Major research initiative on chronic infections in cystic fibrosis
Cystic fibrosis is an important hereditary disease, but despite intense research, there are still many gaps in the knowledge of how this disease enables bacteria to produce deadly chronic infections in the lungs. Danish researchers will develop better methods to study chronic infections in the airways of people with cystic fibrosis.
Chronic infections threaten the health of many people with diseases such as diabetes, chronic obstructive pulmonary disease, gastric ulcer and cystic fibrosis.
Researchers have had great difficulty in studying chronic infections because they often act very differently in the laboratory from what they do in patients.
For example, some bacteria may appear to be susceptible to certain antibiotics when examined in the laboratory, but when patients are treated with the same antibiotics, the bacteria are refractory to antibiotics, or vice versa.
There is therefore an urgent need for new approaches to investigate chronic infections, which is exactly what the group of researchers behind a major new research project are developing.
The discoveries made in this new project may be clinically crucial for many patients, who today are victims of bacteria, which infect their body and cause severe disease.
“Together with antibiotics, the body can combat most acute infections itself. However, for many people, antibiotics do not kill the bacteria and the infections become chronic. For example, the lungs of patients with cystic fibrosis weaken slowly until they no longer function,” explains the leader of the research project, Helle Krogh Johansen, Clinical Professor and Chief Physician at Department of Clinical Microbiology, Rigshospitalet, Copenhagen and Novo Nordisk Foundation Center for Biosustainability, Technical University of Denmark, Kongens Lyngby.
The Novo Nordisk Foundation awarded a Challenge Programme grant of DKK 60 million to Helle Krogh Johansen and her collaborators to realize the project, which will last 6 years.
Chronic infections create problems for many people
Chronic infections occur predominantly among people with an underlying disease.
This may include cystic fibrosis, chronic obstructive pulmonary disease or primary ciliary dyskinesia, but it may also include chronic wounds among people who have obesity or diabetes. A third possibility is chronic peptic ulcer.
Cystic fibrosis is Helle Krogh Johansen’s area of expertise. This and other lung diseases can create a breeding ground for opportunistic bacteria that exploit the weakened lungs to colonize our bodies.
• In cystic fibrosis, a genetic disorder produces abnormally thick and dehydrated mucus in the lungs, comprising an ideal medium for bacteria to proliferate.
• In primary ciliary dyskinesia, a genetic disorder causes the microscopic hairs (cilia) in the lungs to not function well in removing small inhaled particles and mucus from the lungs. When mucus and particles accumulate, this creates an optimal medium for bacteria.
• In chronic obstructive pulmonary disease, mucus-producing cells replace much of the ciliated lung tissue and, like the other diseases, this provides bacteria with an excellent opportunity to proliferate.
Thus, although these three diseases have three different backgrounds, bacteria can colonize the dysfunctional lungs in all of them. In addition, the lungs in all three diseases are frequently colonized by the opportunistic pathogen Pseudomonas aeruginosa.
“Chronic infection of the lungs most often means being infected with P. aeruginosa. This is not usually an infectious pathogen that causes problems for people, but it is an opportunistic pathogen that strikes if it detects any signs of weakness. This may include the lungs of people with lung diseases or in the chronic wounds of people with diabetes or burn wounds. You can also get ear infections with P. aeruginosa if the water in the swimming pool is not sufficiently chlorinated,” explains Helle Krogh Johansen.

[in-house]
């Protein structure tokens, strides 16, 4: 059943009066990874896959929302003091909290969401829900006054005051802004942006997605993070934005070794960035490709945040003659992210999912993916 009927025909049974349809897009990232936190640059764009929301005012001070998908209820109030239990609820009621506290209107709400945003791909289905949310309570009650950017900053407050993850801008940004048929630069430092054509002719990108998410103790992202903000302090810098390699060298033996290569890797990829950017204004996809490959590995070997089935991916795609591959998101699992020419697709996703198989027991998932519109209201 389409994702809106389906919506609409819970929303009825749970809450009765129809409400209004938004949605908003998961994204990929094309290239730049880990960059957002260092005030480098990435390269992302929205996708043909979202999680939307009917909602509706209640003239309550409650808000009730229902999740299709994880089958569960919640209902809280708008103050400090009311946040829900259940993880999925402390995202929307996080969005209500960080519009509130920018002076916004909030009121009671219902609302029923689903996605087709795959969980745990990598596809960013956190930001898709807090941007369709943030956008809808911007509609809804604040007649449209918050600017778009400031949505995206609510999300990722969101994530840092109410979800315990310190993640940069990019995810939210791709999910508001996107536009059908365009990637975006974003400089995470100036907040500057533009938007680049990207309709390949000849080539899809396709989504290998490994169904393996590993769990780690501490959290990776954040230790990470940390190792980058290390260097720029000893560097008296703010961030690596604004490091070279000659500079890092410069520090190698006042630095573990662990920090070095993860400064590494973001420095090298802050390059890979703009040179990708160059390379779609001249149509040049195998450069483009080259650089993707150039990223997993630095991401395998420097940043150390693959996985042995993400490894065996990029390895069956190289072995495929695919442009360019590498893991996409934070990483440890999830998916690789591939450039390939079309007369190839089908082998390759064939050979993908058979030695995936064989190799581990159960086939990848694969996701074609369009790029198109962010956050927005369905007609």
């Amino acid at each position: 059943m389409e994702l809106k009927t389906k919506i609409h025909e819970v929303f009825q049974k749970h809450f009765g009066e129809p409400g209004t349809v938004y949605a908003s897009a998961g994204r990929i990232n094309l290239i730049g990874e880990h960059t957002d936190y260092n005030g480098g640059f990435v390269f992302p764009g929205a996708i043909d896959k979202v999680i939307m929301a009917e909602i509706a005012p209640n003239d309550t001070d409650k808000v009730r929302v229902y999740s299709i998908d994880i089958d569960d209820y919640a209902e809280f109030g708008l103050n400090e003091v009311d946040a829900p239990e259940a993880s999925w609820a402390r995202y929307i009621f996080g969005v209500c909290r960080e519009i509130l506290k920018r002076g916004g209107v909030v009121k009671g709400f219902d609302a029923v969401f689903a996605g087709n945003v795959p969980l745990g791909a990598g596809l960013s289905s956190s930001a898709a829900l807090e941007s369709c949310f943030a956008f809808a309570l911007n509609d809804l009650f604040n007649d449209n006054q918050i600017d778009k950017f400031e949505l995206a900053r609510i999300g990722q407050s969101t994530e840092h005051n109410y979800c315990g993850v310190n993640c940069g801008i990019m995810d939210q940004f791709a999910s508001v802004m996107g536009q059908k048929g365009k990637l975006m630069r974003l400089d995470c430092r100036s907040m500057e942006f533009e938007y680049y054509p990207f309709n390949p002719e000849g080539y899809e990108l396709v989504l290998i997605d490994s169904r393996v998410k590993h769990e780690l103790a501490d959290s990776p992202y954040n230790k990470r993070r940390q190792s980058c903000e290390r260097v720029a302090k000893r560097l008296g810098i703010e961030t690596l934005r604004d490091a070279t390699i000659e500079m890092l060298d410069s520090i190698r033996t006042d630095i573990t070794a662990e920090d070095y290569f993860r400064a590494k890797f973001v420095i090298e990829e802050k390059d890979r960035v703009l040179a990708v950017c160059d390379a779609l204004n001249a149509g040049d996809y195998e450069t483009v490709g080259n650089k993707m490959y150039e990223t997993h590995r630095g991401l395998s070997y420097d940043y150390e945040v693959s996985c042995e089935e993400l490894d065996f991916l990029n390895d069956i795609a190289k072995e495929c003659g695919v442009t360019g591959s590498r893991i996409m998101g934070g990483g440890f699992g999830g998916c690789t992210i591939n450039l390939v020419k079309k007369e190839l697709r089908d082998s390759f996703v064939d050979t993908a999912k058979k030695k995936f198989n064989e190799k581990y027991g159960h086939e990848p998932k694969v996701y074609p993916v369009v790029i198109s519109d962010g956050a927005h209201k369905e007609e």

Patients with cystic fibrosis are treated lifelong with antibiotics
Although P. aeruginosa may be an opportunistic invader that exploits a pair of weak lungs to create an ecological niche for itself, this pathogen does not usually invade when a child with cystic fibrosis is born.
Infants with cystic fibrosis who crawl around the floor at home rarely get infected with P. aeruginosa initially.
Other bacteria such as Haemophilius influenzae, pneumococci and staphylococci are the first to colonize the lungs.
Once these undesirable pathogens initially arrive in the lungs, they begin to cause inflammation in the lung tissue, paving the way for P. aeruginosa to colonize the lungs later – most often in adolescence.
“We can treat these initial bacteria with antibiotics, but we cannot do much about P. aeruginosa other than keeping it at bay with antibiotics. Even large doses of antibiotics cannot eradicate it. Cystic fibrosis patients therefore require lifelong treatment with antibiotics to keep the infection in check and preserve as much of the lung tissue as possible,” says Helle Krogh Johansen.
Major biobank with bacteria from patients with cystic fibrosis
Helle Krogh Johansen has conducted research on P. aeruginosa for many years.
Her research has enabled her to discover the complexity of chronic infections with P. aeruginosa in the lungs of people with cystic fibrosis.
In 2004, Helle Krogh Johansen started systematically collecting Pseudomonas bacteria from young cystic fibrosis patients, and she has since then continuously stored thousands of bacteria from a large number of patients. Today this is one of the largest and most complete collections in the world, comprising P. aeruginosa isolates from many patients covering more than 16 years of infection, and it is therefore possible to examine how infections develop from the very first time P. aeruginosa is detected until the infection becomes chronic in the lungs of individual patients.
A study of genetic data from 34 people showed that P. aeruginosa changes over time and adapts well to the lungs of people with cystic fibrosis.
“We found that some people had almost identical strains of P. aeruginosa. They had apparently infected each other, perhaps in the hospital, and this led to a change of practice at Rigshospitalet so that patients can no longer infect each other with P. aeruginosa. We prefer that young people delay becoming infected with P. aeruginosa for as long as possible,” says Helle Krogh Johansen.